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Wednesday, December 02, 2009

In Job Hunt, College Degree Can’t Close Racial Gap

Hmmm, I try to have some optimism as a college graduate. I know I have some strikes against me as I have finally graduated from college at a much older age than most. I just hate to think that race could be one of those strikes against me in the job market:
That race remains a serious obstacle in the job market for African-Americans, even those with degrees from respected colleges, may seem to some people a jarring contrast to decades of progress by blacks, culminating in President Obama’s election.

But there is ample evidence that racial inequities remain when it comes to employment. Black joblessness has long far outstripped that of whites. And strikingly, the disparity for the first 10 months of this year, as the recession has dragged on, has been even more pronounced for those with college degrees, compared with those without. Education, it seems, does not level the playing field — in fact, it appears to have made it more uneven.

College-educated black men, especially, have struggled relative to their white counterparts in this downturn, according to figures from the Bureau of Labor Statistics. The unemployment rate for black male college graduates 25 and older in 2009 has been nearly twice that of white male college graduates — 8.4 percent compared with 4.4 percent.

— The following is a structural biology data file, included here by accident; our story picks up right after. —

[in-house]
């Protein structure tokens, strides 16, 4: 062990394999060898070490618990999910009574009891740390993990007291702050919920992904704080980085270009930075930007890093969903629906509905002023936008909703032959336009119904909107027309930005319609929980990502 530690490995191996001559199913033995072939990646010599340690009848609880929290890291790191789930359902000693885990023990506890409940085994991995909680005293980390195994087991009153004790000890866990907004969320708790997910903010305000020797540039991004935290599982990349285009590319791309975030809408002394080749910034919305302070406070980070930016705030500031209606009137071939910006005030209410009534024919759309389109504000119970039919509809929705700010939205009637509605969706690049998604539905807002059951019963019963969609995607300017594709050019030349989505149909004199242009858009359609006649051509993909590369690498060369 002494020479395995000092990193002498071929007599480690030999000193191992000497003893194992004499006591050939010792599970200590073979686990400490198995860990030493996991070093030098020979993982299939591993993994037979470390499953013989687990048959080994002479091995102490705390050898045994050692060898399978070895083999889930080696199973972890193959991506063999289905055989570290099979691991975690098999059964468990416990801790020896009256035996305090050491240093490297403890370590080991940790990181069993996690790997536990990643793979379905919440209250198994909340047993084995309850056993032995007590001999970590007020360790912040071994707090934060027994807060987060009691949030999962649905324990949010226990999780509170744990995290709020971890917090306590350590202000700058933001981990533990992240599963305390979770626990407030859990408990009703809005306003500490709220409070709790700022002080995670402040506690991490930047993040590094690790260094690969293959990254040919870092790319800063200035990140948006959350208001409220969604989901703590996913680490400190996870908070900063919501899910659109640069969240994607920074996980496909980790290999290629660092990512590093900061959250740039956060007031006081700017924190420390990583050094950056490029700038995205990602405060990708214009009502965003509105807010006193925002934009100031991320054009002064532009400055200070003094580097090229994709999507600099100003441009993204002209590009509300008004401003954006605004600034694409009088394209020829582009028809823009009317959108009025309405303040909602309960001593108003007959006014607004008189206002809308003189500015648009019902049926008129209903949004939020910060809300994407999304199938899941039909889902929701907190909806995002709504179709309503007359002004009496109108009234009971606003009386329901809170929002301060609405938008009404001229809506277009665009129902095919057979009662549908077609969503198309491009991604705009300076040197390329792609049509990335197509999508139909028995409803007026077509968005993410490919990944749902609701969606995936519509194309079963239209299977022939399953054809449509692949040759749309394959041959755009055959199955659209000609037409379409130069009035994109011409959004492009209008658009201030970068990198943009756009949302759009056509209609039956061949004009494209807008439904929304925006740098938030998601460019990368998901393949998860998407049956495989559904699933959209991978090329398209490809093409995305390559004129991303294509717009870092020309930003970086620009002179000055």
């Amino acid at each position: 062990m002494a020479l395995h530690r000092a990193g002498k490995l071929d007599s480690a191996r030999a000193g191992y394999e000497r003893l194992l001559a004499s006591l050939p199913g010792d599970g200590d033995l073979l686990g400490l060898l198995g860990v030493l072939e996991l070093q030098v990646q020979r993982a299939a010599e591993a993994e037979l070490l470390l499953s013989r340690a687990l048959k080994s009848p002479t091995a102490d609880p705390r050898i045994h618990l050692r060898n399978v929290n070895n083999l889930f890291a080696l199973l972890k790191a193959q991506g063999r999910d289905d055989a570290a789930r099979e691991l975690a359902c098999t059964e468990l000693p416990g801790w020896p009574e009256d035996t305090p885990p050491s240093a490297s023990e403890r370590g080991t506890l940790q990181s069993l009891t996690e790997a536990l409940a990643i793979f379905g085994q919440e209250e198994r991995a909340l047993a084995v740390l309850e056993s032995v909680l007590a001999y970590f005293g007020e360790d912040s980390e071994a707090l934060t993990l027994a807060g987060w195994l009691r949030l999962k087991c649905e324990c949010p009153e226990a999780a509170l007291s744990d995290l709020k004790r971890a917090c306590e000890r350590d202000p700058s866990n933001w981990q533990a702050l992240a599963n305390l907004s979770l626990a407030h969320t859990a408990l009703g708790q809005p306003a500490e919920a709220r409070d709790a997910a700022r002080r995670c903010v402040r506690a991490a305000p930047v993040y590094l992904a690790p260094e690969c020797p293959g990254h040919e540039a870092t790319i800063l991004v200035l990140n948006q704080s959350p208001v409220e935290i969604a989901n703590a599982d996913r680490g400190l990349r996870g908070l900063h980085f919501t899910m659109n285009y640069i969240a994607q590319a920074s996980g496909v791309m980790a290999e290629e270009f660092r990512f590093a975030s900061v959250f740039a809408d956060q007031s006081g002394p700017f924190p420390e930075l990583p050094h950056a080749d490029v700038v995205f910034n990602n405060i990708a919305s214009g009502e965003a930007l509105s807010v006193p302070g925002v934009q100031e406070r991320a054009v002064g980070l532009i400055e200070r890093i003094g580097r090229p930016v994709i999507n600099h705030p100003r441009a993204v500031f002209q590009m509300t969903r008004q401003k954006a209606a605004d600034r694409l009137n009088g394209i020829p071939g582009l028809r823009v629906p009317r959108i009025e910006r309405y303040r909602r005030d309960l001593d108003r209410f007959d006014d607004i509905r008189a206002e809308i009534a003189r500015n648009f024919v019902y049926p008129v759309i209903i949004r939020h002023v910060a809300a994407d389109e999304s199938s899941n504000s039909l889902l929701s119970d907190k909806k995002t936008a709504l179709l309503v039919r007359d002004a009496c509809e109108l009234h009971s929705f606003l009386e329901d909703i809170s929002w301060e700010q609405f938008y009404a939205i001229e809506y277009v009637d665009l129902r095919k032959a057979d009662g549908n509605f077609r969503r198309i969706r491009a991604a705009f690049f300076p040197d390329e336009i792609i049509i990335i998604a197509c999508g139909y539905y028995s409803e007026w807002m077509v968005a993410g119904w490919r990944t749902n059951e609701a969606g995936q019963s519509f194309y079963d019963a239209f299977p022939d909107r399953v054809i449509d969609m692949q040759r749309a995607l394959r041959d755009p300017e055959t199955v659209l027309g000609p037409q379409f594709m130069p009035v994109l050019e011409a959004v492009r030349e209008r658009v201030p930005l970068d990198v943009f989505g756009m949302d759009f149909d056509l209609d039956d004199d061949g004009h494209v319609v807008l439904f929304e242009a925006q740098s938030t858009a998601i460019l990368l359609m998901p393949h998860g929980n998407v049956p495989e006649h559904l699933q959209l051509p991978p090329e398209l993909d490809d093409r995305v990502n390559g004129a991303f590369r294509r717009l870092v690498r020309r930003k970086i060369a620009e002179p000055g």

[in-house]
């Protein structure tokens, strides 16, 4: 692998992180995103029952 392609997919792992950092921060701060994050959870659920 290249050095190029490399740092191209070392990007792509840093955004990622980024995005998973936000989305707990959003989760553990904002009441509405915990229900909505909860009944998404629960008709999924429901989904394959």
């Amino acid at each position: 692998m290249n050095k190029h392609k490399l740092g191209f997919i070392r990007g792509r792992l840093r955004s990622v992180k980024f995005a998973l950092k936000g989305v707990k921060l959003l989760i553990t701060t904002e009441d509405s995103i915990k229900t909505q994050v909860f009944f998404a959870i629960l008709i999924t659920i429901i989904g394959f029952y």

Various academic studies have confirmed that black job seekers have a harder time than whites. A study published several years ago in The American Economic Review titled “Are Emily and Greg More Employable than Lakisha and Jamal?” found that applicants with black-sounding names received 50 percent fewer callbacks than those with white-sounding names.

A more recent study, published this year in The Journal of Labor Economics found white, Asian and Hispanic managers tended to hire more whites and fewer blacks than black managers did.

The discrimination is rarely overt, according to interviews with more than two dozen college-educated black job seekers around the country, many of them out of work for months. Instead, those interviewed told subtler stories, referring to surprised looks and offhand comments, interviews that fell apart almost as soon as they began, and the sudden loss of interest from companies after meetings.

Whether or not each case actually involved bias, the possibility has furnished an additional agonizing layer of second-guessing for many as their job searches have dragged on.
Another aspect of this problem is the name thing. I posted it in the excerpt (I hope you read the whole thing, BTW). I hope that I can give my children respectable names they could be rather ethnic, but hopefully names that won't cause anyone to pass them over in the job market.

The names I have ran across especially among black people seem to indicate an ability to create names. I think this could be a problem and these names I would see as ghetto. Of course that is only my opinion. Hopefully I can give my children rather plain names and that the names either I or my "eventual" wife would give are respectable names.

What do you think about this particular topic and "Black" names in general?

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